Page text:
But unlike Latin, indigenous words could be landmines. They aren’t detached by time and made cold and  impersonal by years of being italicized and being spoken by scientists. They might be deeply tied to dead or dying cultures and maybe injustices and atrocities. Some words might even be sacred. If some dope on the bus of a conference tour happens to pronounce Cercis with a hard “c,” sure, they’ll be mocked without mercy. And, then, thinking they learned a lesson, and, hoping to avoid further humiliation, they go on to pronounce Celtis with a soft one, there will be even more hilarity at the guy’s expense. But, because it’s only Latin, none of it will be personal. No one really cares except the guy being mocked. But if that same dope botches the pronunciation of a sacred word, or if he should use the Shawnee word whilst among those who had passionately lobbied for the Erie one, well, someone could get chased out into traffic!

An IPPS gathering in Delaware a couple years ago. These people may look pleasant enough, but they’re vipers. If you should botch a name… Vipers I tell you!


Finally, there is this to consider. Given the median age of horticulturists, taxonomists, botanists, zoologists, animalists, and some others is, like, 85, please realize that asking them to learn a whole new vocabulary would be like trying to explain to your Grandpa how to copy a url to his browser. Over the phone. In time to save his life. Or like giving Grandma and Grandpa a new remote. Amazon Prime next day delivery. Comes in a box they can’t open that came out of another box they couldn’t open. No instruction booklet. You see it now? Seriously, it would be more compassionate if you just lobbed a grenade in their window.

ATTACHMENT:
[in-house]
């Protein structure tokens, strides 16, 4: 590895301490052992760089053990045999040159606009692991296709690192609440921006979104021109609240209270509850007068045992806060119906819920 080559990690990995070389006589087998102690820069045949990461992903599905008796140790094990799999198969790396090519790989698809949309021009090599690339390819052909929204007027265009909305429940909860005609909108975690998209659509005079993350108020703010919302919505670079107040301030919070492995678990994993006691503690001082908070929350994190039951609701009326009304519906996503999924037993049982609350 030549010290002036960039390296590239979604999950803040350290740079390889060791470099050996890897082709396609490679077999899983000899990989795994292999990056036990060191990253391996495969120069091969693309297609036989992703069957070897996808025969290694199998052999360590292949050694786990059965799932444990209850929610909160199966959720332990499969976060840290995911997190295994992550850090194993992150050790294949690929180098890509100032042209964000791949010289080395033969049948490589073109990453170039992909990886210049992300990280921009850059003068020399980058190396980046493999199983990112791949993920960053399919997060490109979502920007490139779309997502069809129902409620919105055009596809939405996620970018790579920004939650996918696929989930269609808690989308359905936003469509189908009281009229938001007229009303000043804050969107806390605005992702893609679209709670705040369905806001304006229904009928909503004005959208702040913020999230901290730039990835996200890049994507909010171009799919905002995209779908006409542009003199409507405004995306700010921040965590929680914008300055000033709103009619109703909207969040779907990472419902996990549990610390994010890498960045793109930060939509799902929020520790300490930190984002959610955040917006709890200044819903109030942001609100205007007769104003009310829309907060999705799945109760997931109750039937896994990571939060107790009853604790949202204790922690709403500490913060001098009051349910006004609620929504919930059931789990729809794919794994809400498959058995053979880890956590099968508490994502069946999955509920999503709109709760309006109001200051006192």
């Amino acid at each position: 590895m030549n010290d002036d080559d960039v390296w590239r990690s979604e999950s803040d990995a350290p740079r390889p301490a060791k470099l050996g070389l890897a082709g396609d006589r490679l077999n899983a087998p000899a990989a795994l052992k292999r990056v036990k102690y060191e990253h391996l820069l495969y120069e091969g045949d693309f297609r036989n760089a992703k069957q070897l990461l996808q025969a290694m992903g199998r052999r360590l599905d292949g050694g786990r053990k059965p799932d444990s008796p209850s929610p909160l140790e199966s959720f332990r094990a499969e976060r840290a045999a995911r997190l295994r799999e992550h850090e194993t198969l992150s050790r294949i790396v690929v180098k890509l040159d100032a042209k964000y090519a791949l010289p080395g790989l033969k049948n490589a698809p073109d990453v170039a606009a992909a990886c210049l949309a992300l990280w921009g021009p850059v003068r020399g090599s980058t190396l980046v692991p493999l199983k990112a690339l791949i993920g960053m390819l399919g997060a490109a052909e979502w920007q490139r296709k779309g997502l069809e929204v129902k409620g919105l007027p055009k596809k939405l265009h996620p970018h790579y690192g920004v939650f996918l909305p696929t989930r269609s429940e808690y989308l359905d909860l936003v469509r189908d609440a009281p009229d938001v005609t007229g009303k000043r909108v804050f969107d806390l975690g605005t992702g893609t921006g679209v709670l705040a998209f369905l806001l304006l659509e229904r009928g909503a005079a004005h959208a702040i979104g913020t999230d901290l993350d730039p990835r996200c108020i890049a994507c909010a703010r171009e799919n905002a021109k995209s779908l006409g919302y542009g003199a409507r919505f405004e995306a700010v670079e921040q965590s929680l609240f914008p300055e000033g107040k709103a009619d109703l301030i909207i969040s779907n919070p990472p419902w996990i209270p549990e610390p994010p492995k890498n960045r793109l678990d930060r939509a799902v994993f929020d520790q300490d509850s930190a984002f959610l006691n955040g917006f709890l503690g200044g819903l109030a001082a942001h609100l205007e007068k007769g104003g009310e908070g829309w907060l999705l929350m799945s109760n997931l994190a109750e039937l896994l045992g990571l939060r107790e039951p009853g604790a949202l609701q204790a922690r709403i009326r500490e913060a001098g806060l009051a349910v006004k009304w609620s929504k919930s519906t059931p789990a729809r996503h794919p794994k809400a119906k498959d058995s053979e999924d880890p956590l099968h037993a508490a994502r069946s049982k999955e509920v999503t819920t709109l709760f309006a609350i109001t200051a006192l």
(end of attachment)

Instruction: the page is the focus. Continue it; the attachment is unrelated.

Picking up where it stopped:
Mr. Gillman. Mr. Wright. I want to apologize if my reasoning has ruined any chance of your proposal succeeding, and if my logic has likewise crushed all the hopes and dreams you had built around it. I hope you know I’m just looking out for those who haven’t got the strength to learn new names for all the plants and birds and rocks and things. In fact, if you invite me to New Zealand. I’ll prove my goodwill by buying the first round of beers. And, I swear, I’ll keep you entertained. Sometimes intentionally. More often, not.


And I’m not one to knock someone down and just walk away. So I would like to offer another way forward. Rather than re-write binomial Latin, Gillman should talk Wright into writing a book that captures all the indigenous names that can still be found and then connect them to as much culture and natural history as possible. That, I am sure,  would be a fabulous exploration of natural history, anthropology, and more. It would certainly be a more efficient way to learn this stuff than by trying to patch it together from a smattering of re-scripted specific epithets looked up in some future edition of Stern’s Botanical Latin. Write that book, and I’ll buy it. But I’m not ready to buy a wholesale overhaul of Latin binomial.

A fine book, but nowhere near as good as the one Wright is going to pen.

[1] Just so you know, I know that this notion that Inuit have over forty words for “snow” is a myth. At least that’s what I’ve heard.